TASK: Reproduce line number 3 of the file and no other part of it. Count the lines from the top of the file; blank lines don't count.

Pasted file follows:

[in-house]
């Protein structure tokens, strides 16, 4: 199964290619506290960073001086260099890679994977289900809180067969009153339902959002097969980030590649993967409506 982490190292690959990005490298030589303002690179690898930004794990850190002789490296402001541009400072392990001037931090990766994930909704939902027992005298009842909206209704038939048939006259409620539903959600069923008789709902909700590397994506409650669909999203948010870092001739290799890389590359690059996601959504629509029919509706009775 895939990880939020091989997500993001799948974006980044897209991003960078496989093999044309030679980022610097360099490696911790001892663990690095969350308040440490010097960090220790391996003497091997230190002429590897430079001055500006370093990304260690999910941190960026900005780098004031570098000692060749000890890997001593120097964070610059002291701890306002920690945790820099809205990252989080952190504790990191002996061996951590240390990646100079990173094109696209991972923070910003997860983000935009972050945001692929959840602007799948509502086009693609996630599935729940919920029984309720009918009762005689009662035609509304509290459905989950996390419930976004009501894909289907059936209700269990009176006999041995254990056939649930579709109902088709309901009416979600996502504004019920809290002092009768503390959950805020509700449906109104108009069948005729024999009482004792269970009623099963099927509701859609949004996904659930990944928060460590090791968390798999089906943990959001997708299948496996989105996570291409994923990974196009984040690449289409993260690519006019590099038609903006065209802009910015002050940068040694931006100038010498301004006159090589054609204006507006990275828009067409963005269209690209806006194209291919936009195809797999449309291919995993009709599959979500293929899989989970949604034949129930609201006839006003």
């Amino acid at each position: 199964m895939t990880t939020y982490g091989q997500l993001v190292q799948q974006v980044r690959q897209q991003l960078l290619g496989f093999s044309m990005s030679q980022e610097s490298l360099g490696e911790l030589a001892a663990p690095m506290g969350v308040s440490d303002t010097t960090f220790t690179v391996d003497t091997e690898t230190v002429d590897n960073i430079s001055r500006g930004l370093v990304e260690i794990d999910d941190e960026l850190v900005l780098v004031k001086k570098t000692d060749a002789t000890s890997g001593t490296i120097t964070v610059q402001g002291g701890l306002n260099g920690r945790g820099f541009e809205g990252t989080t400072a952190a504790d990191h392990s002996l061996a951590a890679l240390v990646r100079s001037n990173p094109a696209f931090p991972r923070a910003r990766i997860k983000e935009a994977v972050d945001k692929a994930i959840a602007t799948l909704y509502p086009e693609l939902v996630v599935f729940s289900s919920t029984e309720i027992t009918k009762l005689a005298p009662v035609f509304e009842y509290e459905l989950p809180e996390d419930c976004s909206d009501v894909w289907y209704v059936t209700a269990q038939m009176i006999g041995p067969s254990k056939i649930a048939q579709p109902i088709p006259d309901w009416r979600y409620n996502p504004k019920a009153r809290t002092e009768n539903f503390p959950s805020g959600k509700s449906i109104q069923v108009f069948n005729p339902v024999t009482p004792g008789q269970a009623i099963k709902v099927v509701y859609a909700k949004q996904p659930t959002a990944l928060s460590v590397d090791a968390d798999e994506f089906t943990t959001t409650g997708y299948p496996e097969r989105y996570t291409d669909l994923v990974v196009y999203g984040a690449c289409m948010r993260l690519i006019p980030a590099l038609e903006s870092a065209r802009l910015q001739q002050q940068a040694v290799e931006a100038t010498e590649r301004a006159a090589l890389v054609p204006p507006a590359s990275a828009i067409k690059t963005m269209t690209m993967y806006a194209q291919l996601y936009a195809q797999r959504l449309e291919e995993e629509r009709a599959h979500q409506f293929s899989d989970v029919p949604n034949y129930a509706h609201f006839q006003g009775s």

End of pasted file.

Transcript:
């Amino acid at each position: 199964m895939t990880t939020y982490g091989q997500l993001v190292q799948q974006v980044r690959q897209q991003l960078l290619g496989f093999s044309m990005s030679q980022e610097s490298l360099g490696e911790l030589a001892a663990p690095m506290g969350v308040s440490d303002t010097t960090f220790t690179v391996d003497t091997e690898t230190v002429d590897n960073i430079s001055r500006g930004l370093v990304e260690i794990d999910d941190e960026l850190v900005l780098v004031k001086k570098t000692d060749a002789t000890s890997g001593t490296i120097t964070v610059q402001g002291g701890l306002n260099g920690r945790g820099f541009e809205g990252t989080t400072a952190a504790d990191h392990s002996l061996a951590a890679l240390v990646r100079s001037n990173p094109a696209f931090p991972r923070a910003r990766i997860k983000e935009a994977v972050d945001k692929a994930i959840a602007t799948l909704y509502p086009e693609l939902v996630v599935f729940s289900s919920t029984e309720i027992t009918k009762l005689a005298p009662v035609f509304e009842y509290e459905l989950p809180e996390d419930c976004s909206d009501v894909w289907y209704v059936t209700a269990q038939m009176i006999g041995p067969s254990k056939i649930a048939q579709p109902i088709p006259d309901w009416r979600y409620n996502p504004k019920a009153r809290t002092e009768n539903f503390p959950s805020g959600k509700s449906i109104q069923v108009f069948n005729p339902v024999t009482p004792g008789q269970a009623i099963k709902v099927v509701y859609a909700k949004q996904p659930t959002a990944l928060s460590v590397d090791a968390d798999e994506f089906t943990t959001t409650g997708y299948p496996e097969r989105y996570t291409d669909l994923v990974v196009y999203g984040a690449c289409m948010r993260l690519i006019p980030a590099l038609e903006s870092a065209r802009l910015q001739q002050q940068a040694v290799e931006a100038t010498e590649r301004a006159a090589l890389v054609p204006p507006a590359s990275a828009i067409k690059t963005m269209t690209m993967y806006a194209q291919l996601y936009a195809q797999r959504l449309e291919e995993e629509r009709a599959h979500q409506f293929s899989d989970v029919p949604n034949y129930a509706h609201f006839q006003g009775s």